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Trump, Obama Battle Over Credit For Improving Economy

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Trump, Obama Battle Over Credit For Improving Economy
Both leaders claim it was their administrations' policies that brought the workforce back to life.
SHOW TRANSCRIPT

America's unemployment rate is currently 3.9 percent — a level we haven't seen since 2000. It's something that President Donald Trump likes to brag about, especially as we approach the midterm elections. So does Trump or his predecessor deserve the credit? Well, it depends on who you ask. 

"When you hear about this economic miracle that's been going on, when the job numbers come out, monthly job numbers, and suddenly Republicans are saying, 'It's a miracle,'" President Obama said. "I had to kind of remind them, 'Actually those job numbers are the same as they were in 2015 and 2016.'"

President Barack Obama made those claims during a speech in Illinois on Friday, setting off a battle between the two presidents over who is responsible for the surging economy. Not long after, Trump fired back at a fundraiser in North Dakota. 

"I think he was trying to take some credit," Trump said. "He was trying to take credit for this incredible thing that's happening to our country."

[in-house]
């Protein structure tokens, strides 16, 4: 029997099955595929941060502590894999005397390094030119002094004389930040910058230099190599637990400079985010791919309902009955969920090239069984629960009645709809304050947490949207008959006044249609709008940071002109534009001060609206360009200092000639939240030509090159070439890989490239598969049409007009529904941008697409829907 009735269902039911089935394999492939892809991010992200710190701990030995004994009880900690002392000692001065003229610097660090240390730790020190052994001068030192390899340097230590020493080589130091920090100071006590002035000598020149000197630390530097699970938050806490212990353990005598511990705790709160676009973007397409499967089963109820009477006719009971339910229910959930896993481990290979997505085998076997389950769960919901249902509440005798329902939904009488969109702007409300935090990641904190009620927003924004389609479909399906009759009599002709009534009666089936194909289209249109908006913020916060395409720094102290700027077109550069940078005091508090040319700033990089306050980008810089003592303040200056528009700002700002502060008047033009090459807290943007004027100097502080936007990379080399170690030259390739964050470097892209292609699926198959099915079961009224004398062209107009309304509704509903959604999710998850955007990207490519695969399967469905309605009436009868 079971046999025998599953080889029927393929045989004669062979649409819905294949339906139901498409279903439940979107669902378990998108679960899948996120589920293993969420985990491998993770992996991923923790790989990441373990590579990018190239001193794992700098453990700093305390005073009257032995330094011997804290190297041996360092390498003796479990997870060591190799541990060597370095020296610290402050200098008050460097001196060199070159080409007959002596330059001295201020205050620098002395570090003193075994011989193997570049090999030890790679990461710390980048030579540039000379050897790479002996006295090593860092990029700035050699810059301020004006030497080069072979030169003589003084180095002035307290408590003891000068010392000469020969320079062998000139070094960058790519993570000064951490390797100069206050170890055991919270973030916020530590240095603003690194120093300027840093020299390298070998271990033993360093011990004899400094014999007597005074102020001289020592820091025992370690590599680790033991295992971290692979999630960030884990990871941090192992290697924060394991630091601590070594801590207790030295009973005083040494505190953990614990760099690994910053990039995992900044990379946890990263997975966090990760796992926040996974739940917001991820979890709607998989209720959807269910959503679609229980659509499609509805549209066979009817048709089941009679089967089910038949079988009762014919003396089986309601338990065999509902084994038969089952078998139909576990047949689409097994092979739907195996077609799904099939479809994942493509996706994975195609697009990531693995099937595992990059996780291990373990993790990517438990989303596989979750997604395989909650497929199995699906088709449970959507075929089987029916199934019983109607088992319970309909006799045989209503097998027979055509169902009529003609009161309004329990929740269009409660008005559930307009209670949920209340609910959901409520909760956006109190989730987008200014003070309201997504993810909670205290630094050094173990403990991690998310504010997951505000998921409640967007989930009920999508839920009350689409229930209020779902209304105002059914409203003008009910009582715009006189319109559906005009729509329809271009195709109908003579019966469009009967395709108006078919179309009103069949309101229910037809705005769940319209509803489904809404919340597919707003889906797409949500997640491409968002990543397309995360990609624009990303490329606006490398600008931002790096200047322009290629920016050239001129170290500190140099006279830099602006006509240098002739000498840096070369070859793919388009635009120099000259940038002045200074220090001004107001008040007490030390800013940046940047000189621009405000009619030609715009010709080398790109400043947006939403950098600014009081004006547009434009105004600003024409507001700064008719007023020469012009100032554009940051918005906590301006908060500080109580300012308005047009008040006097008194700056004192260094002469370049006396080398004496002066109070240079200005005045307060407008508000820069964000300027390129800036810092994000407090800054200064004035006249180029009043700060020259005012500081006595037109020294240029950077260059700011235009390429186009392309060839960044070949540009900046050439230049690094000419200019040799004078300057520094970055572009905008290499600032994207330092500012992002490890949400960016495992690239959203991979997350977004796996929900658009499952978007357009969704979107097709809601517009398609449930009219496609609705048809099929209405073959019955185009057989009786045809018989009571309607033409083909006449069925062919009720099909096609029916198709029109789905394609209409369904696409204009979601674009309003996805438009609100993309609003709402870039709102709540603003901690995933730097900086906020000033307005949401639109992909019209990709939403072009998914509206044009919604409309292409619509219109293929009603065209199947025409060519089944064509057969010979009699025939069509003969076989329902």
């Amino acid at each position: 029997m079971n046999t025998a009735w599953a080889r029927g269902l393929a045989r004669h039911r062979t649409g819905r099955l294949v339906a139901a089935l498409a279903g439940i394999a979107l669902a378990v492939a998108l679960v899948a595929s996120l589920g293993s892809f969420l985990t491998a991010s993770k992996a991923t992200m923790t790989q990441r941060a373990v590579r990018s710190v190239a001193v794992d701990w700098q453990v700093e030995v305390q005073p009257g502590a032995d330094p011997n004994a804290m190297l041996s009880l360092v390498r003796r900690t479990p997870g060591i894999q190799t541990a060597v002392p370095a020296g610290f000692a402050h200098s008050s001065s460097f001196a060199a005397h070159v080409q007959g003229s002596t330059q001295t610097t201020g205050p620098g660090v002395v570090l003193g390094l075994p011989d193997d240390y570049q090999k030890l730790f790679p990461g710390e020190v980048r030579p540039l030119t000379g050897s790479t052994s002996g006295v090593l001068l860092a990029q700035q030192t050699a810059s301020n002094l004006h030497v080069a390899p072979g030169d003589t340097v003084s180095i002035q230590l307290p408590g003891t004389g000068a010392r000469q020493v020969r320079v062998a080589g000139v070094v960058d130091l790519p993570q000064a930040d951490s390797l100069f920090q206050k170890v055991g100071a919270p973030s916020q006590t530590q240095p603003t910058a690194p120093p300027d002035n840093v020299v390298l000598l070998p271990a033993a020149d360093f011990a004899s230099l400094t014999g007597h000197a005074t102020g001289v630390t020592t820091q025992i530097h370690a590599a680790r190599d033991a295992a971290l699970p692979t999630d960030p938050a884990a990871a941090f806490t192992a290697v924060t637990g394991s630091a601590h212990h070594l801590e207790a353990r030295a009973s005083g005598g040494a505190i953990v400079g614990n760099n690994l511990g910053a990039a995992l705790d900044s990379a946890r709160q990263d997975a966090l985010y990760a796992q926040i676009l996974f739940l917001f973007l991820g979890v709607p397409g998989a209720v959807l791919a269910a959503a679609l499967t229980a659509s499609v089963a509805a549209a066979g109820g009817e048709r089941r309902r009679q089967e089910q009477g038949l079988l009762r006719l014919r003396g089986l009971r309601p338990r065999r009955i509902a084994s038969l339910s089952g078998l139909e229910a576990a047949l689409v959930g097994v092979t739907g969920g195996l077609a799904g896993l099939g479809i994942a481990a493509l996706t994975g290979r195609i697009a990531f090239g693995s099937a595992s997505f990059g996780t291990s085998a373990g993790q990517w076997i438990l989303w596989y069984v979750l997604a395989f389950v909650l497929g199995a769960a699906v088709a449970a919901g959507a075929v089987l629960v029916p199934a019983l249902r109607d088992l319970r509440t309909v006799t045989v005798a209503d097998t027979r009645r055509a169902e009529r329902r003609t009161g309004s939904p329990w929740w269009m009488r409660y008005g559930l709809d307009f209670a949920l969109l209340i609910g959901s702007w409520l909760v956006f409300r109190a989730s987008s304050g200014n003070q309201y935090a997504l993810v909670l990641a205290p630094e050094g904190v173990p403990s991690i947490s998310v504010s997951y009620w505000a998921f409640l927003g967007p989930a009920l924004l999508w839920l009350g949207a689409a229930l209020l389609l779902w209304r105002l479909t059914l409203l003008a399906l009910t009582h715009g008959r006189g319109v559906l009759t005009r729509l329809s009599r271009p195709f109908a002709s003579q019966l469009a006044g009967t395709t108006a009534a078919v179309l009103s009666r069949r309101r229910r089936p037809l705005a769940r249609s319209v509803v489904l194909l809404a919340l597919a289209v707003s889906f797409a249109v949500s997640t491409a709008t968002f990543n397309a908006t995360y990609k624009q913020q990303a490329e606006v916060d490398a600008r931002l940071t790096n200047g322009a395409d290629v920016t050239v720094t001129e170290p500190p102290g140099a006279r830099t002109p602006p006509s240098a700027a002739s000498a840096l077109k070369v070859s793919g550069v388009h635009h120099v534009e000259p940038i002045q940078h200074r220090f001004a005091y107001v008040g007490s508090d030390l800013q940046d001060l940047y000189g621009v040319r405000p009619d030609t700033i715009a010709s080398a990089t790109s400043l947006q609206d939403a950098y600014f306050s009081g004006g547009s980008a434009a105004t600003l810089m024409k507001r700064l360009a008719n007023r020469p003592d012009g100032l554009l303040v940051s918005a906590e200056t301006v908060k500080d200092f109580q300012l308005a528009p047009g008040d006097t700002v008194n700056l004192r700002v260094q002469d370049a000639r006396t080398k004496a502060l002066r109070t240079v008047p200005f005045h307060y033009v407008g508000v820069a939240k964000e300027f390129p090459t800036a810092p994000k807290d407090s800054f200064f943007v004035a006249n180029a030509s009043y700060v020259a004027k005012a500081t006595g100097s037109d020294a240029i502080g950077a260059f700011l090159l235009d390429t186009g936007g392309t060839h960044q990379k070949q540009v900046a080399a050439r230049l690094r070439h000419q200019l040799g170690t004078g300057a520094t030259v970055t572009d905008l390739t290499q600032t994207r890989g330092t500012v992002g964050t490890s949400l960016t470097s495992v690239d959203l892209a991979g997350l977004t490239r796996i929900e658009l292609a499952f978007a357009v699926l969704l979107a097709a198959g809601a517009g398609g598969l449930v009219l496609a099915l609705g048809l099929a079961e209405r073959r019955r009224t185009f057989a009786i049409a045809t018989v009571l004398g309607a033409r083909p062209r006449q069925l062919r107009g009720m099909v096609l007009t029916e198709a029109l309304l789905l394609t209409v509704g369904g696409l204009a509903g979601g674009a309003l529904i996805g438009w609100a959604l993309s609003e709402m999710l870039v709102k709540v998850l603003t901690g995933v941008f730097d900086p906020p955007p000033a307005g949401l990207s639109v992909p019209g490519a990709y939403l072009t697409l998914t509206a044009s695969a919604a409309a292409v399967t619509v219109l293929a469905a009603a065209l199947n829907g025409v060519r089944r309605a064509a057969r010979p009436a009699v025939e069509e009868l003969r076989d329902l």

On Twitter, he got more specific, writing, "'President Trump would need a magic wand to get to 4% GDP,' stated President Obama. I guess I have a magic wand, 4.2%, and we will do MUCH better than this! We have just begun."

Regardless of who claims what, here are some undeniable statistics. The unemployment rate under Obama went from 7.8 percent to 4.6 percent while under Trump it's gone from 4.8 percent to 3.9 percent. As for GDP, Obama averaged 2.1 percent growth during his time in office. So far, Trump has averaged 2.9 percent growth.

So both can say they've presided over economic achievements in that regard. The trickier part is deciding which president's policies, if any at all, had more of an influence on the job market and growth. Was it the 2009 stimulus package or the 2018 tax cuts? In the end, your answer might depend on your political party affiliation

The battle over credit between the two presidents is likely to continue as Obama returns to the campaign trail to stump for Democratic candidates across the country. There is at least one thing both Obama and Trump do seem to agree on, though: the economy is doing pretty well.